Render Positive
Get in touch

Menu

Render Positive

Quickies: The Difference Between a JPG and a PNG (and a GIF)


By Han | 21st Jun 2016 | Posted in Quickies

We’ve created a series of bite-sized blog posts just long enough to give you the downlow on all kinds of digital wizardry, because we love sharing our knowledge and know-how. Get tips for improving your social media efforts, discover powerful PR tricks, and learn all kinds of hacks to make your work life easier. Here is our super quick tip of the week.

What?

All images are one of a few different file types. The most common that you’ll find on the web are JPG, PNG, and GIF.

(And in case you were wondering, there is no difference between a JPG and a JPEG!)

Why?

Using the right filetype when you save your images is important, especially if you are concerned about getting the highest quality possible with small file sizes.

How?

So, how do you know which to use? For a start, it’s important to know the difference between raster and vector graphics. Most of the images you’ll see and use online will be raster formats (this includes JPG, PNG, and GIF), so we’ll just deal with those here.

PNG

  • Full transparency is available
  • Full colour
  • Lossless – no data is lost when saving as a png, which can result in…
  • Larger file sizes

JPG

  • No transparency
  • Full colour
  • Lossy – data is lost during jpg compression. Often, image editing programs will ask you at what quality you want to save your image, which will give you some control over this. Lower quality settings will result in pixelated, less clear images.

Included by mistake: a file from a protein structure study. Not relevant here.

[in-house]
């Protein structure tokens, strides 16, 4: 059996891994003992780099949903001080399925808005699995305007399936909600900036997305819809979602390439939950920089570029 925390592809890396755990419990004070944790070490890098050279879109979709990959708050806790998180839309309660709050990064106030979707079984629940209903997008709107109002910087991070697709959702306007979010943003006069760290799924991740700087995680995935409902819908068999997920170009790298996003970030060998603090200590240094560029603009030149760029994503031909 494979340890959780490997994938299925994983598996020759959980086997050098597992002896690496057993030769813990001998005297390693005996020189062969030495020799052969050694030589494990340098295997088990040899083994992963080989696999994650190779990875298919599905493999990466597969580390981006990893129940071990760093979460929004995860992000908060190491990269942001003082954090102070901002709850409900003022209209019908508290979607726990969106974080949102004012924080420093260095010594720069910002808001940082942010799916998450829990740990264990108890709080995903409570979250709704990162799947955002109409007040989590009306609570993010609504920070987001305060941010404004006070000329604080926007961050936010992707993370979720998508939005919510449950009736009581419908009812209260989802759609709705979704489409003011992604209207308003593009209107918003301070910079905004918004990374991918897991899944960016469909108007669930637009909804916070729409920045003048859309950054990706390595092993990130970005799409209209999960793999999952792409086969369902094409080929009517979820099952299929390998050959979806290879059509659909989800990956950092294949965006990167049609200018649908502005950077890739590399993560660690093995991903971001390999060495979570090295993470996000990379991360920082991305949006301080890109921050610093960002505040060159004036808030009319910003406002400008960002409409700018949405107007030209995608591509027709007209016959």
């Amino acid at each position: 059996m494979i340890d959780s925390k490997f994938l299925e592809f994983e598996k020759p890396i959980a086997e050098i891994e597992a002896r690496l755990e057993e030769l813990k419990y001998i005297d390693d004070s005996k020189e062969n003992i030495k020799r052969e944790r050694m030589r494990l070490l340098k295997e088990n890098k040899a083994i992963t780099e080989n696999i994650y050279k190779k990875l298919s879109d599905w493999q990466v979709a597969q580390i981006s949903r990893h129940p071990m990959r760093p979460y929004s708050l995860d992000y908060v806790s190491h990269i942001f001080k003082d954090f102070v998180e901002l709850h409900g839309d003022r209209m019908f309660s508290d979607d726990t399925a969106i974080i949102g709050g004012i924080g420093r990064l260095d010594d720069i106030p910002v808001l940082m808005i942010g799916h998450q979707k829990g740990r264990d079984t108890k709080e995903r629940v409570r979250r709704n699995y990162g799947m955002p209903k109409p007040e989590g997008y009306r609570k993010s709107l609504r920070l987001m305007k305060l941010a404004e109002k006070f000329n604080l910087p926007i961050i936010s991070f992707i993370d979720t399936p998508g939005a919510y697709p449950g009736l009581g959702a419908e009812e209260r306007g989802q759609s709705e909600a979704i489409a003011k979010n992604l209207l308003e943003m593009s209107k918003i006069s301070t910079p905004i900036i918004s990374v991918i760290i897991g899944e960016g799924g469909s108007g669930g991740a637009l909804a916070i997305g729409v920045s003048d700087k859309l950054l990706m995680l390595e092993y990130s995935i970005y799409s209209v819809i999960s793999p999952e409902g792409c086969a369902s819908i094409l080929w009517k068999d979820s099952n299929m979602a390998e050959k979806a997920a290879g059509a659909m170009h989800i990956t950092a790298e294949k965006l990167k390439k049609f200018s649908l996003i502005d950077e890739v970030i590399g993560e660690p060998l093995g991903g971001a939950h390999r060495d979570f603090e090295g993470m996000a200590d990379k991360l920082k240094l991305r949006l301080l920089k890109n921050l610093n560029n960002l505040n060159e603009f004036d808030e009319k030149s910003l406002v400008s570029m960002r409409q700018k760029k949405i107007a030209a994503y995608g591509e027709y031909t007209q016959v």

GIF

  • Binary transparency (can look pixelated – pixels are either fully transparent or fully opaque, with no middle ground)
  • 256 colours only, which means…
  • Smaller file sizes
  • Lossless
  • Animation is possible!

As a general rule of thumb, for the web, you should use JPG for photographic images saved at around 60-80%. PNG is useful when you need higher quality images and filesize isn’t a problem, but it’s also a good choice for graphics like diagrams and logos with only a few colours, as they can be compressed down to very small sizes without losing quality. Ideally, you’d use vector formats for this type of image, but a raster PNG fallback is acceptable.

Related Resources

Sign up now!

Get more great stuff delivered fresh to your inbox.



Leave a Reply

Want to know what we could achieve for you?

View all resources Useful stuff


Meet the team

Jon Buchan
Hannah Brown
Jenny Longmuir
Tess Bowles
Lee Buchan
Asher Baker
Bree Van Zyl
Sam Reynolds
Aida Staskeviciute
Laura Reddington
Dipak Hemraj
Jess Collett
Gemma MacNaught
Laila Khan
Gary Buchan
James Hackney
Stuart Lawrence

Jon Buchan Chief Executive Officer jon@renderpositive.com
07949 283 785
Hannah Brown Creative Yet Technical Manager hannah@renderpositive.com
07453 779 030
Jenny Longmuir Content Marketing Editor jenny@renderpositive.com
Tess Bowles Social Media & Content Marketing Manager tess@renderpositive.com
Lee Buchan SEO and Social Media Executive lee@renderpositive.com
Asher Baker SEO & PPC Manager (and Lord) asher@renderpositive.com
07525 744 178
Bree Van Zyl Video Productionista briarley.vanzyl@renderpositive.com
Sam Reynolds Copywriter sam@renderpositive.com
Aida Staskeviciute Graphic Designer aida@renderpositive.com
Laura Reddington Copywriter laura.reddington@renderpositive.com
Dipak Hemraj All Rounder dipak@renderpositive.com
Jess Collett Copywriter jess@renderpositive.com
Gemma MacNaught Head of UX and Conversion Rate Optimisation gemma@renderpositive.com
Laila Khan Head of PR laila@renderpositive.com
Gary Buchan Managing Director gary@renderpositive.com
07525 839 157
James Hackney Client Services Manager james@renderpositive.com
07725 209 820
Stuart Lawrence Chief Technical Officer stuart@renderpositive.com
07725 209 819



Stalk us on social…